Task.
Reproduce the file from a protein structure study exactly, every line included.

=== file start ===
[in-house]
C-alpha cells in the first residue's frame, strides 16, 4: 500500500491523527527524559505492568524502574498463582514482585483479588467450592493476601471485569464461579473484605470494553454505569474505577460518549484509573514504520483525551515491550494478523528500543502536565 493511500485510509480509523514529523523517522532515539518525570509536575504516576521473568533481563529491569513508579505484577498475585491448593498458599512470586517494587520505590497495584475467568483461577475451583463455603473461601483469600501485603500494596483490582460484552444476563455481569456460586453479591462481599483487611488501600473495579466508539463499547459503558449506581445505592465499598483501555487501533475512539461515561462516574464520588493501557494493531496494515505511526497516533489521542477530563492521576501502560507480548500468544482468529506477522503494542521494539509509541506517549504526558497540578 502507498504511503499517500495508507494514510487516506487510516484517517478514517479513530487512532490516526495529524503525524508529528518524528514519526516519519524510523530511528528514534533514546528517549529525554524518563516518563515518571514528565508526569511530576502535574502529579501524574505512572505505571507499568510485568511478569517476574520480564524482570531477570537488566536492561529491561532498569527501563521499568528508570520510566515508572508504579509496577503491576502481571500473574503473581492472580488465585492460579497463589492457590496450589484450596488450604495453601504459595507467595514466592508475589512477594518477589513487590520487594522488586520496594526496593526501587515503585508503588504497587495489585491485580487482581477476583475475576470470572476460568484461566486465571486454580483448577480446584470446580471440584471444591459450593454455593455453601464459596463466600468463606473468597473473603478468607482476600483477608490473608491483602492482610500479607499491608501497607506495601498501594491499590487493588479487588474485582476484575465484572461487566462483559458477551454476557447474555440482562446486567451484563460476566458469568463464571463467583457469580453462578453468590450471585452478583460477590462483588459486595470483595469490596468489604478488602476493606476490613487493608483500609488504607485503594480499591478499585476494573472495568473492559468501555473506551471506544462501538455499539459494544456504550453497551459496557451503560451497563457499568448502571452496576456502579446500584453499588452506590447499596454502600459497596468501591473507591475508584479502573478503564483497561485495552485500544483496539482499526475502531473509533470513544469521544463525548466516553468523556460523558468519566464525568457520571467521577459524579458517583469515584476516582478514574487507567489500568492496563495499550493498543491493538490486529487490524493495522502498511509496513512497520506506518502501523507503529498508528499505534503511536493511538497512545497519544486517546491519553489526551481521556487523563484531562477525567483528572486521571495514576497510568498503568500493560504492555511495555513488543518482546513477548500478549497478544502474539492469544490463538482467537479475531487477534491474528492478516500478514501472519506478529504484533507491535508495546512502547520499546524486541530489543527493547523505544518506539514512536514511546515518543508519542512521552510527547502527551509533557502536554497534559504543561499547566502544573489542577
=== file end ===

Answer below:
[in-house]
C-alpha cells in the first residue's frame, strides 16, 4: 500500500491523527527524559505492568524502574498463582514482585483479588467450592493476601471485569464461579473484605470494553454505569474505577460518549484509573514504520483525551515491550494478523528500543502536565 493511500485510509480509523514529523523517522532515539518525570509536575504516576521473568533481563529491569513508579505484577498475585491448593498458599512470586517494587520505590497495584475467568483461577475451583463455603473461601483469600501485603500494596483490582460484552444476563455481569456460586453479591462481599483487611488501600473495579466508539463499547459503558449506581445505592465499598483501555487501533475512539461515561462516574464520588493501557494493531496494515505511526497516533489521542477530563492521576501502560507480548500468544482468529506477522503494542521494539509509541506517549504526558497540578 502507498504511503499517500495508507494514510487516506487510516484517517478514517479513530487512532490516526495529524503525524508529528518524528514519526516519519524510523530511528528514534533514546528517549529525554524518563516518563515518571514528565508526569511530576502535574502529579501524574505512572505505571507499568510485568511478569517476574520480564524482570531477570537488566536492561529491561532498569527501563521499568528508570520510566515508572508504579509496577503491576502481571500473574503473581492472580488465585492460579497463589492457590496450589484450596488450604495453601504459595507467595514466592508475589512477594518477589513487590520487594522488586520496594526496593526501587515503585508503588504497587495489585491485580487482581477476583475475576470470572476460568484461566486465571486454580483448577480446584470446580471440584471444591459450593454455593455453601464459596463466600468463606473468597473473603478468607482476600483477608490473608491483602492482610500479607499491608501497607506495601498501594491499590487493588479487588474485582476484575465484572461487566462483559458477551454476557447474555440482562446486567451484563460476566458469568463464571463467583457469580453462578453468590450471585452478583460477590462483588459486595470483595469490596468489604478488602476493606476490613487493608483500609488504607485503594480499591478499585476494573472495568473492559468501555473506551471506544462501538455499539459494544456504550453497551459496557451503560451497563457499568448502571452496576456502579446500584453499588452506590447499596454502600459497596468501591473507591475508584479502573478503564483497561485495552485500544483496539482499526475502531473509533470513544469521544463525548466516553468523556460523558468519566464525568457520571467521577459524579458517583469515584476516582478514574487507567489500568492496563495499550493498543491493538490486529487490524493495522502498511509496513512497520506506518502501523507503529498508528499505534503511536493511538497512545497519544486517546491519553489526551481521556487523563484531562477525567483528572486521571495514576497510568498503568500493560504492555511495555513488543518482546513477548500478549497478544502474539492469544490463538482467537479475531487477534491474528492478516500478514501472519506478529504484533507491535508495546512502547520499546524486541530489543527493547523505544518506539514512536514511546515518543508519542512521552510527547502527551509533557502536554497534559504543561499547566502544573489542577